Ana, my bread-loving friend from a small town near Seattle, called one recent afternoon. Her boyfriend's 9-year old son had had a bread epiphany. ''He came home from a friend’s house, and told me he had eaten the most wonderful bread. It was velvety soft and he had it with peanut butter and jelly. He was so excited,'' she said, amused. Turns out little Ezra had had his first taste of Wonderbread. Compared to the crisp baguettes and chewy multi-grain loaves Ana picks up at her local Thriftway, to Ezra, sliced white was pure heaven.
Now rewind fifty years. In 1956, my father graduated from college. The cafeteria served sliced white loaves with pasty centers surrounded by crusts evident by the color only. On dates, he took my mother to fancy restaurants, where they had biscuits and Parker House rolls. It never occurred to either one of them that bread wasn’t necessarily soft enough to gum. Their bread epiphany took place in 1960 in Paris. To them, a brittle-shelled baguette that pulled apart to reveal a fragrant, yeasty heart was pure heaven. That a slice of Wonderbread was as exotic to Ezra as a baguette was to my dad in 1960 shows just how far American bread culture has come in the past 50 years.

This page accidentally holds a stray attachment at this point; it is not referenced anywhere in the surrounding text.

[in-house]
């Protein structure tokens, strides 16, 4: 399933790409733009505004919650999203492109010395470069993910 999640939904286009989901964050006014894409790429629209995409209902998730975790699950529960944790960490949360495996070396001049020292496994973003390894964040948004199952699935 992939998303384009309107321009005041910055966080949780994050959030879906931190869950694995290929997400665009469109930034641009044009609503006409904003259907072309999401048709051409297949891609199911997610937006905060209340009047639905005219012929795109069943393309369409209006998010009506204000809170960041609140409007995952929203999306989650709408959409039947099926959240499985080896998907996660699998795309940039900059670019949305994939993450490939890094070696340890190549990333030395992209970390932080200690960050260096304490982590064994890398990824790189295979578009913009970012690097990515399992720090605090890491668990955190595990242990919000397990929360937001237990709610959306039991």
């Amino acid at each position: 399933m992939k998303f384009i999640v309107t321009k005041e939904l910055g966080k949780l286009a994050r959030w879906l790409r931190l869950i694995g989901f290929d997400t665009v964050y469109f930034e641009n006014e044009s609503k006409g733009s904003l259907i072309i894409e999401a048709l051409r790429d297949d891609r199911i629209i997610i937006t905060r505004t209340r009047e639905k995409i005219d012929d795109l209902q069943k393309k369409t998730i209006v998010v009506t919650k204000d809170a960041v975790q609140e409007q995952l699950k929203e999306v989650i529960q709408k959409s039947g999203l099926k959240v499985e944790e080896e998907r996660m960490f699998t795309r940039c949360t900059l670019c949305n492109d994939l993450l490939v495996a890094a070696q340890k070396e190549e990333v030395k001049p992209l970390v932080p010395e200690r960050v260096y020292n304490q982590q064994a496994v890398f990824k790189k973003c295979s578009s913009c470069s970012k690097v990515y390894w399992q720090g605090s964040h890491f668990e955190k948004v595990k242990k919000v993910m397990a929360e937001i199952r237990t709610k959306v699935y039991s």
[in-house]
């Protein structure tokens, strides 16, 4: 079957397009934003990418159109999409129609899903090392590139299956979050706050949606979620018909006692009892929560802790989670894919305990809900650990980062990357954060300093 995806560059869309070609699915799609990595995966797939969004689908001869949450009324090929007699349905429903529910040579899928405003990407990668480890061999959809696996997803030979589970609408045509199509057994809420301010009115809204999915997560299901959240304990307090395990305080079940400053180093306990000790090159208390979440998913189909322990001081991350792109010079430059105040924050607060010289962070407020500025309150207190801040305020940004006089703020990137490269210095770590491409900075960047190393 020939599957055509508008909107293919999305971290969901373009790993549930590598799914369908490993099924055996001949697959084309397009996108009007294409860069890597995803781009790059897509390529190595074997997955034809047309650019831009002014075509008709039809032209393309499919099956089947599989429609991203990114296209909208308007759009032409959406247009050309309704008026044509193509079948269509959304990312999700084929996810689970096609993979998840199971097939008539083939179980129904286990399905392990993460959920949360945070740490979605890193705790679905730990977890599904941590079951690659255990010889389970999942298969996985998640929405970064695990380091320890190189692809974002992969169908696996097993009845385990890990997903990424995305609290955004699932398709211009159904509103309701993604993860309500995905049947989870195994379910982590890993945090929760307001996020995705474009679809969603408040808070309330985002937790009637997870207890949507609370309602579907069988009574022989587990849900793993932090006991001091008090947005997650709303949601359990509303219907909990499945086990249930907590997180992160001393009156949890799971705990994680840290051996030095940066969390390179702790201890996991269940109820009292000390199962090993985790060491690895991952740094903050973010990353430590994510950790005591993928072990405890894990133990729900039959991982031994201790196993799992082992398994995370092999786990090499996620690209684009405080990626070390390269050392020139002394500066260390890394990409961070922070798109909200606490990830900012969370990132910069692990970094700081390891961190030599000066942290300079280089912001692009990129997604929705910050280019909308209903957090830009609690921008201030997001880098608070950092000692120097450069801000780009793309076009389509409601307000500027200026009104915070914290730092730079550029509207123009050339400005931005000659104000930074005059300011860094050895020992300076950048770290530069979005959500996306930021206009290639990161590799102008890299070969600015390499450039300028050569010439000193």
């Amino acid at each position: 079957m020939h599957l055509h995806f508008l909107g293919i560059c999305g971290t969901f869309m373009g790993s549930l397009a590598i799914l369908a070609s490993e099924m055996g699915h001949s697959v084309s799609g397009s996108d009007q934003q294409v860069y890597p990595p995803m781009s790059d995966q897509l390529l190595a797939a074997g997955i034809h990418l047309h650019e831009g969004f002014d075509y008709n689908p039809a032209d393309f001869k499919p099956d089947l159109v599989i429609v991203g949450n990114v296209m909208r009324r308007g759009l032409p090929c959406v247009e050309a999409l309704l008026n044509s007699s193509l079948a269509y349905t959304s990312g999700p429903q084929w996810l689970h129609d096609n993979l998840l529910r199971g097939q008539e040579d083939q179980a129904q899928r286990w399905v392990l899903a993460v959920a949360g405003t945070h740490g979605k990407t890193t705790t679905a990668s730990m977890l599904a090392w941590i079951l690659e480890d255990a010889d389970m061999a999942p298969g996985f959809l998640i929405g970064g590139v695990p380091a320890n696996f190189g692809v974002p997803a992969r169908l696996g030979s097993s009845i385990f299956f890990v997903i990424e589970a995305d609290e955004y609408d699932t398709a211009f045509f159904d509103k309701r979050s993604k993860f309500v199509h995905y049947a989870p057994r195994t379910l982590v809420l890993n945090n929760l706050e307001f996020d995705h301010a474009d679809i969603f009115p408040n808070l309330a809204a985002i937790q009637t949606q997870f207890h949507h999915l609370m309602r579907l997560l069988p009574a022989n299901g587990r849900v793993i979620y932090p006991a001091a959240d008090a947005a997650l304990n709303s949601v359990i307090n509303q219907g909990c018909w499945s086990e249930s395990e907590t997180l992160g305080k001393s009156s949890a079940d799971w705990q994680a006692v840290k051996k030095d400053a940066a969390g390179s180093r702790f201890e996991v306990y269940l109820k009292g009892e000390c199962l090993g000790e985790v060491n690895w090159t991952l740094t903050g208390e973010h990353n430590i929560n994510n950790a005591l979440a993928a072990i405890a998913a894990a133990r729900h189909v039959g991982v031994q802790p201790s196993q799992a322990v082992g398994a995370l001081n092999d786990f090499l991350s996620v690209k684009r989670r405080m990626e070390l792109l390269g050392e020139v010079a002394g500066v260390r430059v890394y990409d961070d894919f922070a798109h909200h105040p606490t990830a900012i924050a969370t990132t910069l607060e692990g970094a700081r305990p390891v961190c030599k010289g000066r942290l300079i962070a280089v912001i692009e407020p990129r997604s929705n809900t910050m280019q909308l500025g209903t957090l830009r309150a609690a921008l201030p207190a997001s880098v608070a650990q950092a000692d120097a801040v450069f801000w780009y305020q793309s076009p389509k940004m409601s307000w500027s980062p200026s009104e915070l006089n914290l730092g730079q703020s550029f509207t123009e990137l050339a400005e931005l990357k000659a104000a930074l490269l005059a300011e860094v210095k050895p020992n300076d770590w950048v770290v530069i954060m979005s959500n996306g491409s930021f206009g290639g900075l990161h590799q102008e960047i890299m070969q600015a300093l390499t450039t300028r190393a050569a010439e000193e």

In 1956, my grandmother’s Brooklyn supermarket gave her the choice between fresh sliced white at full price, and day-old loaves at half price. On Fridays, she got challah, and sometimes seeded rye, at the local bakery. In terms of choice, that was that. Of course, the selection in the bread aisle these days would probably make her go weak in the knees. Would she even know what to think of the sun-dried tomato and Kalamata olive foccaccia and the flour-dusted ciabatta? The nubby seven-grain health loaves with oatmeal tops and the hearth-baked country breads with their dense beige crumb? She could possibly relate to the Portuguese egg bread (which might remind her of challah). But probably not the naturally leavened sourdough ryes with thick dark crusts and moist, seedless interiors that bear little resemblance to what she spread with mustard for my dad’s salami sandwiches.